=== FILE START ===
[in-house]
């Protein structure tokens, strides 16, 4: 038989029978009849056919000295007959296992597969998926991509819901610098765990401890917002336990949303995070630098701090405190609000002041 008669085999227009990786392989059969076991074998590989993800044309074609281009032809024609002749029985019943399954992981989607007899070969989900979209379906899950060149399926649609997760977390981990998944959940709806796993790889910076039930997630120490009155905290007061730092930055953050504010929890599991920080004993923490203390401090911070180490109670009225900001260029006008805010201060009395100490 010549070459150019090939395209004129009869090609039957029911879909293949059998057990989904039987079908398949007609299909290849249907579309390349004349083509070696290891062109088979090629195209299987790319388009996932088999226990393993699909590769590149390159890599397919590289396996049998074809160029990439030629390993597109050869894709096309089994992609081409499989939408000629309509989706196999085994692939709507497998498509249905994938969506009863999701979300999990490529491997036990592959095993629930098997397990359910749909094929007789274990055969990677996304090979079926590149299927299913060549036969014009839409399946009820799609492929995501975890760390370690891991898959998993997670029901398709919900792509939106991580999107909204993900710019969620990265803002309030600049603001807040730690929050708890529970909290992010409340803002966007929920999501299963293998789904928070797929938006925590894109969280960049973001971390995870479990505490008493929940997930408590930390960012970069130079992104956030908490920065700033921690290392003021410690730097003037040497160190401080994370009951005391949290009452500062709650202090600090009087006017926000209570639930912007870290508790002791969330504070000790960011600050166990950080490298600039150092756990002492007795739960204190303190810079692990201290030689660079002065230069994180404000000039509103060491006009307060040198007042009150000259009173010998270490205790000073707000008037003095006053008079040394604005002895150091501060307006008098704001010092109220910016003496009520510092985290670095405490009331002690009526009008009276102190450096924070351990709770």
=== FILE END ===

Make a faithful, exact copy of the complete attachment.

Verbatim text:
[in-house]
């Protein structure tokens, strides 16, 4: 038989029978009849056919000295007959296992597969998926991509819901610098765990401890917002336990949303995070630098701090405190609000002041 008669085999227009990786392989059969076991074998590989993800044309074609281009032809024609002749029985019943399954992981989607007899070969989900979209379906899950060149399926649609997760977390981990998944959940709806796993790889910076039930997630120490009155905290007061730092930055953050504010929890599991920080004993923490203390401090911070180490109670009225900001260029006008805010201060009395100490 010549070459150019090939395209004129009869090609039957029911879909293949059998057990989904039987079908398949007609299909290849249907579309390349004349083509070696290891062109088979090629195209299987790319388009996932088999226990393993699909590769590149390159890599397919590289396996049998074809160029990439030629390993597109050869894709096309089994992609081409499989939408000629309509989706196999085994692939709507497998498509249905994938969506009863999701979300999990490529491997036990592959095993629930098997397990359910749909094929007789274990055969990677996304090979079926590149299927299913060549036969014009839409399946009820799609492929995501975890760390370690891991898959998993997670029901398709919900792509939106991580999107909204993900710019969620990265803002309030600049603001807040730690929050708890529970909290992010409340803002966007929920999501299963293998789904928070797929938006925590894109969280960049973001971390995870479990505490008493929940997930408590930390960012970069130079992104956030908490920065700033921690290392003021410690730097003037040497160190401080994370009951005391949290009452500062709650202090600090009087006017926000209570639930912007870290508790002791969330504070000790960011600050166990950080490298600039150092756990002492007795739960204190303190810079692990201290030689660079002065230069994180404000000039509103060491006009307060040198007042009150000259009173010998270490205790000073707000008037003095006053008079040394604005002895150091501060307006008098704001010092109220910016003496009520510092985290670095405490009331002690009526009008009276102190450096924070351990709770």